The U.S. Department of Labor has announced a 60-day extension of the applicability dates of its controversial fiduciary rule and related exemptions, including the Best Interest Contract Exemption.
The announcement follows a Feb. 3 presidential memorandum which directed the department to examine the fiduciary rule to ensure that it does not adversely affect the ability of Americans to gain access to retirement information and financial advice.
In April 2016, the Department of Labor finalized a new rule that creates a fiduciary duty for brokers and registered investment advisers who offer retirement advice. It provides exemptions that, if applied for and granted, would allow these advisers to maintain fee-based arrangements.
The Presidential Memorandum directed the Labor Department to review the rule “to determine whether it may adversely affect the ability of Americans to gain access to retirement information and financial advice.” As part of this examination, it was directed to prepare an updated economic and legal analysis concerning the likely impact of the rule. That analysis will consider, among other things:
Whether the anticipated applicability of the rule has harmed or is likely to harm investors due to a reduction of Americans' access to certain retirement savings offerings, retirement product structures, retirement savings information, or related financial advice;
whether it has resulted in dislocations or disruptions within the retirement services industry that may adversely affect investors or retirees;
and whether the Fiduciary Duty Rule is likely to cause an increase in litigation, and an increase in the prices that investors and retirees must pay to gain access to retirement services.
If the Labor Department concludes that the rule is “inconsistent” with Administration priorities, it was told to “publish for notice and comment a proposed rule rescinding or revising the rule, as appropriate and as consistent with law.”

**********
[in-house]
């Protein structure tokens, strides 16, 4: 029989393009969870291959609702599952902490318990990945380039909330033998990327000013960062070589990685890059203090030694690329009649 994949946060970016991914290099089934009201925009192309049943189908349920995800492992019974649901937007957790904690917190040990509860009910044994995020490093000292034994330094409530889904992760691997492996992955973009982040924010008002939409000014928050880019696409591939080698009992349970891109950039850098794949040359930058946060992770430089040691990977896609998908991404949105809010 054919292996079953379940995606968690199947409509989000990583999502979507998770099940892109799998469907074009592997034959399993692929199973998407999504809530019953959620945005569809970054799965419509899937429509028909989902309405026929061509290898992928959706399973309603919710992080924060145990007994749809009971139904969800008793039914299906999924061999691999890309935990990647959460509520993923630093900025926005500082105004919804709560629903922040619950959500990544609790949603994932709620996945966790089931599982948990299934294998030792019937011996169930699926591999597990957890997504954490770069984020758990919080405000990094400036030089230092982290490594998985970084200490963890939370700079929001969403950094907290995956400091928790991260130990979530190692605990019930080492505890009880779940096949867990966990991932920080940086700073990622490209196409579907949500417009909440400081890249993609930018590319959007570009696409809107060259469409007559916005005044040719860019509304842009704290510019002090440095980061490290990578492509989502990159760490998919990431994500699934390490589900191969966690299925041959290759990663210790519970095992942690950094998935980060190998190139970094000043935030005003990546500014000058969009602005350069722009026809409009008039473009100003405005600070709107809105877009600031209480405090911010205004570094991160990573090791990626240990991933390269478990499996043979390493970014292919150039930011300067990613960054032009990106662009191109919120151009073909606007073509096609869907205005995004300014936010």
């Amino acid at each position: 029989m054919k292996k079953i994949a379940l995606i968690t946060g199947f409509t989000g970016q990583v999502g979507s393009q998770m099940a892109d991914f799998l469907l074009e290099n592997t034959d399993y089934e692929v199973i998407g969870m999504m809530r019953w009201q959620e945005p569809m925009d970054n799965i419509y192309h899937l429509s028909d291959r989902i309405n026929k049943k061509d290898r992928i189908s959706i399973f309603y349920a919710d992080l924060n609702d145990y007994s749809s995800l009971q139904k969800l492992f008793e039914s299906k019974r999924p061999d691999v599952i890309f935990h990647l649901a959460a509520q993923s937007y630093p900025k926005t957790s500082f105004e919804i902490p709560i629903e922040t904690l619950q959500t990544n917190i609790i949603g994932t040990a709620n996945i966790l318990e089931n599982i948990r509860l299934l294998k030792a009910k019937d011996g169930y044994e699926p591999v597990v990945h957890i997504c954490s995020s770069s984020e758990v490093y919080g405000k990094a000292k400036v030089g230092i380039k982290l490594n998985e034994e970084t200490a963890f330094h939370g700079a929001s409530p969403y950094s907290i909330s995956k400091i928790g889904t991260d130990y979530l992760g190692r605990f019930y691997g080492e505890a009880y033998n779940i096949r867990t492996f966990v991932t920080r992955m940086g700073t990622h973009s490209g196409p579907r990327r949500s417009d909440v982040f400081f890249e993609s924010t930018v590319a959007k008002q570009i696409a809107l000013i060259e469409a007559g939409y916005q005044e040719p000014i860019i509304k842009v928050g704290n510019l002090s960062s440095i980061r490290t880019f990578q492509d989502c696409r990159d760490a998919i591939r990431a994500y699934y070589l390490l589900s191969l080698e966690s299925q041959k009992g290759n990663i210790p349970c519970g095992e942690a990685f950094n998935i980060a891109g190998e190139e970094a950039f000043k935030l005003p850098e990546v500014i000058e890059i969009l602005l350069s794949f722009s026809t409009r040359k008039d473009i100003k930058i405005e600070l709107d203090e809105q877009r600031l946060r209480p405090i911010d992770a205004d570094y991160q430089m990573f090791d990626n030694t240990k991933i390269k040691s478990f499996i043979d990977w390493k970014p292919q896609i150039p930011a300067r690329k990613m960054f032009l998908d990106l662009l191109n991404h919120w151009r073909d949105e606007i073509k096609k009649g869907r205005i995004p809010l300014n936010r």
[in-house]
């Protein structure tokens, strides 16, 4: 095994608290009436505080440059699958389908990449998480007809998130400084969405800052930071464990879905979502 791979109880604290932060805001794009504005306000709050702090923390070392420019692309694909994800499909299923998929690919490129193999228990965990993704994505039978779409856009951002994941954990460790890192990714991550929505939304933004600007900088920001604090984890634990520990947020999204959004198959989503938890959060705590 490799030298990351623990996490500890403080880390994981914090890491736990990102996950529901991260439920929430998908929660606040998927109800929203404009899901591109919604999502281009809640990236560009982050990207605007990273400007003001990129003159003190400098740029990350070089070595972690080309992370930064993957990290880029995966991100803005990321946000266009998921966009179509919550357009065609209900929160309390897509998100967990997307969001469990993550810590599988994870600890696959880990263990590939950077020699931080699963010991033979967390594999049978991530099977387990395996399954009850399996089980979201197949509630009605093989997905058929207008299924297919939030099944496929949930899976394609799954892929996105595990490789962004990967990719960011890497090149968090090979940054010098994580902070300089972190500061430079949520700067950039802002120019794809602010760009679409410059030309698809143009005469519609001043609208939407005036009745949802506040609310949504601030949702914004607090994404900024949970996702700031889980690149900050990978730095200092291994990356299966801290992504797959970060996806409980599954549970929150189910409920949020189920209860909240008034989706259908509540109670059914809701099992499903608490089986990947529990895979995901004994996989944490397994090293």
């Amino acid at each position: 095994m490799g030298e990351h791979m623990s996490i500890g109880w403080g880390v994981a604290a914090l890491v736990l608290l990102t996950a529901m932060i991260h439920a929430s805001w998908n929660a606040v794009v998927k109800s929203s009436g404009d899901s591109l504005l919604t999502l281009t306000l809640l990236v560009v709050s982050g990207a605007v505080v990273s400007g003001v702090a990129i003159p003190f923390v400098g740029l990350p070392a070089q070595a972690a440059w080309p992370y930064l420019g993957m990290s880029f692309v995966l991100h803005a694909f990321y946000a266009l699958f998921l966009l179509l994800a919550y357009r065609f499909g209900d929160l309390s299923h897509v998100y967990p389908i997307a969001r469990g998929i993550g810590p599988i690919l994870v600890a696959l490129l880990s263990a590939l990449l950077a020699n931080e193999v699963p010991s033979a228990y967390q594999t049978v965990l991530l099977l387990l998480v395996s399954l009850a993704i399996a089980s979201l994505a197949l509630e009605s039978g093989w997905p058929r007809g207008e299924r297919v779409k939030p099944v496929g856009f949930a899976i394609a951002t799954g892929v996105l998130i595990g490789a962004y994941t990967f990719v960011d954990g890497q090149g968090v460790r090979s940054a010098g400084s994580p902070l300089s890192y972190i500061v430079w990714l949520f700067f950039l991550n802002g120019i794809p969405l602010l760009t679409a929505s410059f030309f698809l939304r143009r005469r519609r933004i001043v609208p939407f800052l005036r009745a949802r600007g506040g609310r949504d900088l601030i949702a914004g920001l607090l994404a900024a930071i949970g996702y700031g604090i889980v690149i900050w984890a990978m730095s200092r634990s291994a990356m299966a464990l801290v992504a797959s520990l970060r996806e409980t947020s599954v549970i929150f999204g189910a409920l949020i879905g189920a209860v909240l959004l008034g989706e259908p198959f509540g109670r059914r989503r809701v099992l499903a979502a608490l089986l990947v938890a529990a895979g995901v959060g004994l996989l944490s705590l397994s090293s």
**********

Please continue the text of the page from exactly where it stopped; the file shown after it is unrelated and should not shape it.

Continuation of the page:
Under the terms of the extension, announced by the Department of Labor on April 4, advisers to retirement investors will be treated as fiduciaries and have an obligation to give advice that adheres to “impartial conduct standards” beginning on June 9, rather than on April 10, 2017, as originally scheduled.
These fiduciary standards require advisers to adhere to a best interest standard when making investment recommendations, charge no more than reasonable compensation for their services and refrain from making misleading statements.
The agency also requested public comments on issues raised by the presidential memorandum, and related questions. It “urges commenters to submit data, information and analyses responsive to the requests, so that it can complete its work pursuant to the memorandum as carefully, thoughtfully and expeditiously as possible.”
Through Jan. 1, 2018, when all of the exemptions’ conditions are scheduled to become fully applicable, the Department intends to complete its review under the presidential memorandum and decide whether to make or propose further changes to the fiduciary rule or associated exemptions.
In the absence of further action, the delay does not affect the requirement to enter into a Best Interest Contract and other requirements that are currently scheduled for Jan. 1, 2018.
Summary of extensions
The fiduciary definition in the Fiduciary Rule published on April 8, 2016, and impartial conduct standards in these exemptions, are applicable on June 9, while compliance with the remaining conditions in these exemptions, such as requirements to make specific written disclosures and representations of fiduciary compliance in communications with investors, is not required until Jan. 1, 2018.
The relevant applicability dates are changed in the following ways:
The Department extends for 60 days the applicability date of the final regulation, published on April 8, 2016, defining who is a “fiduciary” under the Employee Retirement Income Security Act of 1974 and the Internal Revenue Code of 1986.
It also extends for 60 days the applicability dates of the Best Interest Contract Exemption and the Class Exemption for Principal Transactions. It requires that fiduciaries relying on these exemptions for covered transactions adhere only to the impartial conduct standards (including the best interest standard), as conditions of the exemptions during the transition period from June 9 through Jan. 1, 2018.
The Department also delays the applicability of amendments to Prohibited Transaction Exemption 84-24 (relating to annuities) until Jan. 1, 2018, other than the impartial conduct standards, which will become applicable on June 9. Finally, the department extends for 60 days the applicability dates of amendments to other previously granted exemptions related to fiduciary advice.
The extensions will be published in the April 7, 2017, edition of the Federal Register and can also be viewed on the Employee Benefits Security Administration’s website, along with associated documents.